About Mark Barfoot


I am based near Durham in North East England, UK

I teach 3 weekly classes in Newcastle and Durham and a monthly all-day class on Teeside. I also run study days and drumming weekends throughout the year.

I offer drumming workshops for organisations big and small, community groups, schools, youth groups, families and private lessons.

I work with other musicians and dancers to offer drumming and dance packages and also songs from W Africa. I give talks and presentations which can provide material for school assemblies, cover material from the national curriculum (eg citizenship or geography) as well as cultural diversity training for organisations.

I have a Diploma in Higher Education (Life-long learning) – which is a 2 year teacher training course completed in 2008.

I am a tutor for the WEA (Workers Education Association) which offers a great range of adult education courses which are very affordable. Check out www.wea.org.uk for details of current courses. The goal of WEA is to make education affordable and accessible to all and for people to be life long learners.

Full details are on the course information tab on the menu screen

I have been playing West African drumming rhythms for 12 years. I have been to Senegal, Gambia and 2 trips to Guinea to study drumming – the last 3 trips with Nansady Keita (Nephew of Famoudou Konate). I have been teaching regular classes since 2006.

I came to drumming as a guitarist who wanted to play more with other people and learn more about rhythm. Music is a shared activity and drumming is a very direct way of opening up your creativity, being part of something exciting and powerful and its loads of fun. Its very accessible and people quickly participate and engage in the session. Like many musical forms, there is also a lifetime’s worth of study and depth to explore.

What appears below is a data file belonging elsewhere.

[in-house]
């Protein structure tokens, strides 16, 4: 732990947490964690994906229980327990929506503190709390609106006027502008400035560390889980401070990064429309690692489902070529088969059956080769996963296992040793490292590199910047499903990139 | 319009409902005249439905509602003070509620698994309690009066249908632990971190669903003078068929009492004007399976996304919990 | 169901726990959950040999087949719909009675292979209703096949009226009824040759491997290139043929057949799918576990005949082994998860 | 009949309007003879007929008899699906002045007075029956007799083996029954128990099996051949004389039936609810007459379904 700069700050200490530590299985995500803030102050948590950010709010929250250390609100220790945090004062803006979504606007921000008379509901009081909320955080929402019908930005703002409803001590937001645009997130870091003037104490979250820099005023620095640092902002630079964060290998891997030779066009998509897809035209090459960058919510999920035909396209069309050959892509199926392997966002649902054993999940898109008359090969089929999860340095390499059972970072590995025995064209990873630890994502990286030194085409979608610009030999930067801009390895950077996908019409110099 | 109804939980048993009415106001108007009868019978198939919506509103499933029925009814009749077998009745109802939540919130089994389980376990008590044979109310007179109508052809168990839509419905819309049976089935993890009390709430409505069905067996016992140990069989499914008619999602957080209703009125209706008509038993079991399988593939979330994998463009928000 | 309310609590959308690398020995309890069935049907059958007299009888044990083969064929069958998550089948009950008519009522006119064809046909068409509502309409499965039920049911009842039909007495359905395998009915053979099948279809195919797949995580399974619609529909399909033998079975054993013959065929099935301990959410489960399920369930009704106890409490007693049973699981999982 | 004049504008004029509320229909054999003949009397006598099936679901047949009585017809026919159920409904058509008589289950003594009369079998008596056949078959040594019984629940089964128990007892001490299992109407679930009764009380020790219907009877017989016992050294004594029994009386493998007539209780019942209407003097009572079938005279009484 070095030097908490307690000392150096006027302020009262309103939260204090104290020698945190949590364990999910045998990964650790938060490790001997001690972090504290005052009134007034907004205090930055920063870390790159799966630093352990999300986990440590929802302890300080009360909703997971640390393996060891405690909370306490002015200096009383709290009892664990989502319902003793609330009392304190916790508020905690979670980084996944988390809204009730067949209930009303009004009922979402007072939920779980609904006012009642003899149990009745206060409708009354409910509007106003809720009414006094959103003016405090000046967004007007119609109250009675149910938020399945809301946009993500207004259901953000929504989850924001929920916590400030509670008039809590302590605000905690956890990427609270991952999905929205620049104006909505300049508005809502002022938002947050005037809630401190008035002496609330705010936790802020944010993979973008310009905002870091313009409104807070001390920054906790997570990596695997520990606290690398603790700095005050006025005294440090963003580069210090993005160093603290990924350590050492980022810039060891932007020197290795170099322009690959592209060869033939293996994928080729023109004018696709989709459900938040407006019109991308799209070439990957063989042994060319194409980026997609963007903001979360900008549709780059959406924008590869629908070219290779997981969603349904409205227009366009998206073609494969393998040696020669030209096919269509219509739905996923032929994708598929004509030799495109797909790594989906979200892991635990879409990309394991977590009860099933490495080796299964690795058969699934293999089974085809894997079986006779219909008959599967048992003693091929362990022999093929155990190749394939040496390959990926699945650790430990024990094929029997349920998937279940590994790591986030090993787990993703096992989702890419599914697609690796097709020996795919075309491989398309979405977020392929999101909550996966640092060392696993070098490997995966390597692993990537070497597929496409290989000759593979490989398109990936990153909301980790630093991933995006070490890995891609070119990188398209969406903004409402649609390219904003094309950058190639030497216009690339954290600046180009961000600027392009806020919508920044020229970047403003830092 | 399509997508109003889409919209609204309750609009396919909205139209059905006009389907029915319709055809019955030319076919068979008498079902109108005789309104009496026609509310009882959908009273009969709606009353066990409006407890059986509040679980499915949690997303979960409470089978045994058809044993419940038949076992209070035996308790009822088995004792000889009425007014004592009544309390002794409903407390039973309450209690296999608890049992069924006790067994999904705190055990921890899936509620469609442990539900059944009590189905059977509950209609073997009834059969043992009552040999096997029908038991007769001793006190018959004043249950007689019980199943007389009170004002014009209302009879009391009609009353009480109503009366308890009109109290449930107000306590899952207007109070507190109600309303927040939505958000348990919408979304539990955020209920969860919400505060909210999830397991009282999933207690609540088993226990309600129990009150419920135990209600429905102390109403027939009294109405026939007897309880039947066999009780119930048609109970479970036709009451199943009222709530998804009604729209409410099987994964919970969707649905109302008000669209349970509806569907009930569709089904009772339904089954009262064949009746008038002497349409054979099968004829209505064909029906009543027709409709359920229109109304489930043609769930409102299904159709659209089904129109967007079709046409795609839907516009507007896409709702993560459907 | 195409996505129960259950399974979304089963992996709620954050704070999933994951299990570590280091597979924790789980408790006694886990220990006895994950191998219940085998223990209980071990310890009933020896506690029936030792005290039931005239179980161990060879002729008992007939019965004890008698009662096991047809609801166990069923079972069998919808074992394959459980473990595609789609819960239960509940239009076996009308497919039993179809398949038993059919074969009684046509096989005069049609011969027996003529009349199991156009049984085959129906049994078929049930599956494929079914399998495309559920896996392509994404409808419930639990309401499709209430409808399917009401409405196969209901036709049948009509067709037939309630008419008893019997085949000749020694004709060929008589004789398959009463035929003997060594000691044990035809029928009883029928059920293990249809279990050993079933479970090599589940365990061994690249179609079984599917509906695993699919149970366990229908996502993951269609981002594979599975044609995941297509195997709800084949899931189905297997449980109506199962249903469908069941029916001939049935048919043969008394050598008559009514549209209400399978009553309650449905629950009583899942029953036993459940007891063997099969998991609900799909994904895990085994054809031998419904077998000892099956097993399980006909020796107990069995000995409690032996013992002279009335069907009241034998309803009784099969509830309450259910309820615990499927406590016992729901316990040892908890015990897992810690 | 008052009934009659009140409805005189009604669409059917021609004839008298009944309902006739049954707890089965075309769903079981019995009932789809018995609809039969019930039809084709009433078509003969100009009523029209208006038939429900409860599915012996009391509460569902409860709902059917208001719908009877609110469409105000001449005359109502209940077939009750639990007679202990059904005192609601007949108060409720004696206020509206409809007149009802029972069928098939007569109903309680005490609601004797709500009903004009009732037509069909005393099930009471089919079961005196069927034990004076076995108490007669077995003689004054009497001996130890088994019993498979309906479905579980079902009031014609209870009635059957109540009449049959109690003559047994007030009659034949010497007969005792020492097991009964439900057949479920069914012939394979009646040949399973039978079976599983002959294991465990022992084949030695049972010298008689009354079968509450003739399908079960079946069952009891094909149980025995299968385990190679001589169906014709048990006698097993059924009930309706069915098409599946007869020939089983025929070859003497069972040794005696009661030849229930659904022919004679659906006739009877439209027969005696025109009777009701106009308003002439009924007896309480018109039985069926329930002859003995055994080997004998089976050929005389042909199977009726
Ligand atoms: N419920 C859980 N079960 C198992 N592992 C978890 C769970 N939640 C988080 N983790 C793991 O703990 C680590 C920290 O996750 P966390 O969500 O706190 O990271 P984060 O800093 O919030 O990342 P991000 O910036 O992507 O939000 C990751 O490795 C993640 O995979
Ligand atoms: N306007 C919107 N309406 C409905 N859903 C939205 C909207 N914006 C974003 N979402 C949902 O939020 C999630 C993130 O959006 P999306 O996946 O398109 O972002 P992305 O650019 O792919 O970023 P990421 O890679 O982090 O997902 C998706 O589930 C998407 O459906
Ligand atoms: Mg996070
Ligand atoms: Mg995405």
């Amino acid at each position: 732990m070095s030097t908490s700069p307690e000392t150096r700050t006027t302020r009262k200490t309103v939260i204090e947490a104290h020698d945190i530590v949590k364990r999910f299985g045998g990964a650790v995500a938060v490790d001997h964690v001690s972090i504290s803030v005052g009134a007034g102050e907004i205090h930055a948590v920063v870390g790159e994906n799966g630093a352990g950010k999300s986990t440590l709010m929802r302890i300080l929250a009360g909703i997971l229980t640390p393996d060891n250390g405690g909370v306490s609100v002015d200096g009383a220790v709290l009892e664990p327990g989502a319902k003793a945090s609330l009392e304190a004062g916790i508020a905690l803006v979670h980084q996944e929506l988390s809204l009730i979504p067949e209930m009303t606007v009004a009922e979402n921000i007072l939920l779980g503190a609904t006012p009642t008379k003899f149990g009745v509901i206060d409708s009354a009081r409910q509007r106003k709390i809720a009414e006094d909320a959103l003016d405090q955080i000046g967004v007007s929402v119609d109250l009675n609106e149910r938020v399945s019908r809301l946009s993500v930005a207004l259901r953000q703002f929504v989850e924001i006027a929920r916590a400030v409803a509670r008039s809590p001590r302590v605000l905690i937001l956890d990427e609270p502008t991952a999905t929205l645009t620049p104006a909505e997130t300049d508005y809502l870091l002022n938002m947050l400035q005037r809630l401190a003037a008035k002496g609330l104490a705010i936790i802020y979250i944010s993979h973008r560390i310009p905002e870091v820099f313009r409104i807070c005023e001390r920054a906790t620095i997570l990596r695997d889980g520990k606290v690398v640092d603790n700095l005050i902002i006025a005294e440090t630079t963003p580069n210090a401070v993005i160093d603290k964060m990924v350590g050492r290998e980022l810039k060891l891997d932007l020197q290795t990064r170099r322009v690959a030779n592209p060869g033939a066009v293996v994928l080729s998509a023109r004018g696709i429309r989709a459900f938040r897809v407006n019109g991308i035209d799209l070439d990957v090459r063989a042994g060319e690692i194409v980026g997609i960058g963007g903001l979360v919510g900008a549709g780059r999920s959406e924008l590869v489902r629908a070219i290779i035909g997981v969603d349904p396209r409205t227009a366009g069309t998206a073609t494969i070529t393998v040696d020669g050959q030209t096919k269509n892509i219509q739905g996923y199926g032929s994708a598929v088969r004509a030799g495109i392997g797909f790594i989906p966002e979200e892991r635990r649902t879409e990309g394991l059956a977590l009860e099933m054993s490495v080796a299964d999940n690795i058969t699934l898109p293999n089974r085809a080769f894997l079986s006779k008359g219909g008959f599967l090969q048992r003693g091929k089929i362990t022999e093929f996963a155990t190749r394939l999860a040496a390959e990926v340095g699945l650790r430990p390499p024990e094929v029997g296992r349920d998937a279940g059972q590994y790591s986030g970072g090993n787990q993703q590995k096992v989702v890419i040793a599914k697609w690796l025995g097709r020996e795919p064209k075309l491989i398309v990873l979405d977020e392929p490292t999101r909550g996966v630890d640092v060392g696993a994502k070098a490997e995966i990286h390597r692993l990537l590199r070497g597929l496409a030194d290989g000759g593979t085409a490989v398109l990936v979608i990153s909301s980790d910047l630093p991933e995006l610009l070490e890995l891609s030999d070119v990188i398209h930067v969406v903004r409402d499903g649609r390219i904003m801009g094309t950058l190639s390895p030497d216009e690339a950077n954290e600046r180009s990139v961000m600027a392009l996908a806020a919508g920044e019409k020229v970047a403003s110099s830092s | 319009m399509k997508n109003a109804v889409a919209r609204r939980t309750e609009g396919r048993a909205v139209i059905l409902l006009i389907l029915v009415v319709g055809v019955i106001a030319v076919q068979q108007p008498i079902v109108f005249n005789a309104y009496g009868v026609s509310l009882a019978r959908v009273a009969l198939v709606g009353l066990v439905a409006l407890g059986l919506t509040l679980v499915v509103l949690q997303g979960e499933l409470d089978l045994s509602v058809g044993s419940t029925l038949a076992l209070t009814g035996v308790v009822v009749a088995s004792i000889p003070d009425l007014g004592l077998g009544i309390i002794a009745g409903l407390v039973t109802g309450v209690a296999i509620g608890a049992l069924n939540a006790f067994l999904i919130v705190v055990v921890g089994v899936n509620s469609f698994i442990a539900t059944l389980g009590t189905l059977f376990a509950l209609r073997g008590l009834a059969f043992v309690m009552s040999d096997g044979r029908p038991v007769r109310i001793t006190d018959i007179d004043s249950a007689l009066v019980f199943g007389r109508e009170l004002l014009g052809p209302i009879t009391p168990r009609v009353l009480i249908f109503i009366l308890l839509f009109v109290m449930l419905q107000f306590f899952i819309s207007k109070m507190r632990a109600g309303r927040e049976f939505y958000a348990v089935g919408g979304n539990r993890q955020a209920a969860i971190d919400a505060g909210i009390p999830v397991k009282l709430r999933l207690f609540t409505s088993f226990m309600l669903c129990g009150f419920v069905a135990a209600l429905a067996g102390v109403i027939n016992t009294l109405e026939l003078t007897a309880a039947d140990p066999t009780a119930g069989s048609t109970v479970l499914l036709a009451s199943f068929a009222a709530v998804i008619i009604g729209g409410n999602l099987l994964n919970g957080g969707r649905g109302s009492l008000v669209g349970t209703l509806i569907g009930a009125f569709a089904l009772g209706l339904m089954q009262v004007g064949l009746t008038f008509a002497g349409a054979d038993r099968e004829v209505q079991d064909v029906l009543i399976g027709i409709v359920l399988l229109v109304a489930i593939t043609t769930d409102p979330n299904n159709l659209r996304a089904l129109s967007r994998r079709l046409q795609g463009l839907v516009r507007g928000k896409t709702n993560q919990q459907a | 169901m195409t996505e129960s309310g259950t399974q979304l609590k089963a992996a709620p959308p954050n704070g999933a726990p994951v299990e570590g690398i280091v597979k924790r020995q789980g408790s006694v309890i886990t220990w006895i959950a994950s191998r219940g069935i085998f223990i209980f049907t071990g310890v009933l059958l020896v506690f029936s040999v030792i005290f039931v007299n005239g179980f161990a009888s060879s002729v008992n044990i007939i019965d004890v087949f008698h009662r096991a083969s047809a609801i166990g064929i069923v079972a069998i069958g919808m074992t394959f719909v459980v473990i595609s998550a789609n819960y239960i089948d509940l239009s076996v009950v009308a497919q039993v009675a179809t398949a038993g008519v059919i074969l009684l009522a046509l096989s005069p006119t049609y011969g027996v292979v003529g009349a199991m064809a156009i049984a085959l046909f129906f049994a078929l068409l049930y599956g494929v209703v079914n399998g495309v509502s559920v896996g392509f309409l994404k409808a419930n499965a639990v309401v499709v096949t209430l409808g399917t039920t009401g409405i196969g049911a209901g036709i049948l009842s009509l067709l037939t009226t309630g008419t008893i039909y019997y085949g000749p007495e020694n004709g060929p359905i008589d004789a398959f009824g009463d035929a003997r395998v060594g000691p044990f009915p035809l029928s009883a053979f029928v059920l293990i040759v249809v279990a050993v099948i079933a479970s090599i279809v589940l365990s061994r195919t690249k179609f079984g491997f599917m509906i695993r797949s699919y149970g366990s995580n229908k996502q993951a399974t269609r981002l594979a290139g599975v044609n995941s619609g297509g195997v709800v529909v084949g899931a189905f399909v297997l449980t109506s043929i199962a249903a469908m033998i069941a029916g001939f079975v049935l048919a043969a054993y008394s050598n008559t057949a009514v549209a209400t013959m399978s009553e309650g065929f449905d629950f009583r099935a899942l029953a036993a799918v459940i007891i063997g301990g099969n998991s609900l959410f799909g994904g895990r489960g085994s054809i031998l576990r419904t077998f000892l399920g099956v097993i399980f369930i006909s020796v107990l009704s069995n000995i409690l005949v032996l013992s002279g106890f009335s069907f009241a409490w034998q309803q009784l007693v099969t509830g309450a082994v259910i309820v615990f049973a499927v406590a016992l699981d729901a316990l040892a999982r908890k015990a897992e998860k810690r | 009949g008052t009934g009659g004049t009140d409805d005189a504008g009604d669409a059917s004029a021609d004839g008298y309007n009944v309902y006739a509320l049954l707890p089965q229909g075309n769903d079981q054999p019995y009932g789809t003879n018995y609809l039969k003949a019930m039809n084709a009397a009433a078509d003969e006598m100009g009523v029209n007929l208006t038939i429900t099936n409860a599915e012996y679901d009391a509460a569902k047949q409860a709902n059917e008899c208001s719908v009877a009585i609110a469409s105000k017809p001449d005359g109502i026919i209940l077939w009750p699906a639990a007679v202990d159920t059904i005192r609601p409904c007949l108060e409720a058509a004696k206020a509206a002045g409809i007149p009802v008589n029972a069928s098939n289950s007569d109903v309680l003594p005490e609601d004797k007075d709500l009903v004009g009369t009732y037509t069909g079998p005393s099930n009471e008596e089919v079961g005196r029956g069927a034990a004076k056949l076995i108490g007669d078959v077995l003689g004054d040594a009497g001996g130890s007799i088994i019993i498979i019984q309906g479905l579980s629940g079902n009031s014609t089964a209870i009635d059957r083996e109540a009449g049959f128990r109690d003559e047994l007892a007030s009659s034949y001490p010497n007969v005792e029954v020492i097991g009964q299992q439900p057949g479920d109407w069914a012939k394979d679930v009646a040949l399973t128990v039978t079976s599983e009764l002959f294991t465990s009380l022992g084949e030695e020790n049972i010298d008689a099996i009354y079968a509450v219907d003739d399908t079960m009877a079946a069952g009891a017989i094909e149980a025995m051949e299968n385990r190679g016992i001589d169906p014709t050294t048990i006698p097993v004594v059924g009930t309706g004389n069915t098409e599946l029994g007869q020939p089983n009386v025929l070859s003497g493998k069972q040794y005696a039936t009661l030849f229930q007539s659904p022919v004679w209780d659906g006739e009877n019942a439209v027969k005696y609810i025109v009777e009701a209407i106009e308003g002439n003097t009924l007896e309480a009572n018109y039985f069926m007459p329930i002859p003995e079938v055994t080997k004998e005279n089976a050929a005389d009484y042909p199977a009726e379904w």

I teach traditional rhythms from West Africa. Most of what I teach comes from Nansady Keita, a djembefola (master) from the village of Sangbarella in the Republic of Guinea. Nansady teaches rhythms from his ethnic group – the Malinke and his region, Hamana.

Many of the rhythms are used in ceremonies and celebrations, others for working in the fields and drumming, song and dance are part of the culture of Nansady’s homeland.

He has taught me a lot about his way of life and the importance of community and working together which I hold very dear in my own life.

The rhythms are played on djembes – hand drums with goatskins and bass drums (3 sizes of drum with cowskin heads called dunumba, sangban and ken keni and played with sticks). Players of the bass drums or dunun also play a bell pattern at the same time.

The rhythms are infectious and intricate but also powerful and exciting and I ensure that everyone has the opportunity to play both bass drums and djembe during the classes.

Find a class near you and have a go!

4 thoughts on “About Mark Barfoot

  1. Hi Mark. How would you feel about an African drumming 7th birthday party for our son who was thrilled to attend and take part in Drum Struck at the Edinburgh Fringe last year. There’d probably be 10-20 kids aged 6 and 7. We can sort out a venue if necessary. We live just outside Durham City. If you cannot help with this can you direct me to anyone else? Many thanks. Jane

    • Hi Jane, nice to hear from you. Had you a date or day in mind? I have a large
      collection of small and medium djembes and have contact details for two halls
      in Durham city. If you have a preferred venue Im happy to go with that.

      I live ar Cornsay Colliery near Lanchester, Langley Park and Esh Winning

  2. Hi Mark,
    I can’t seem to find your contact details. I am a teacher in a primary school in Northumberland, and we were wondering whether you would be able to deliver a workshop for 6 – 7 year olds. Please can you get back to me either way.
    Many thanks


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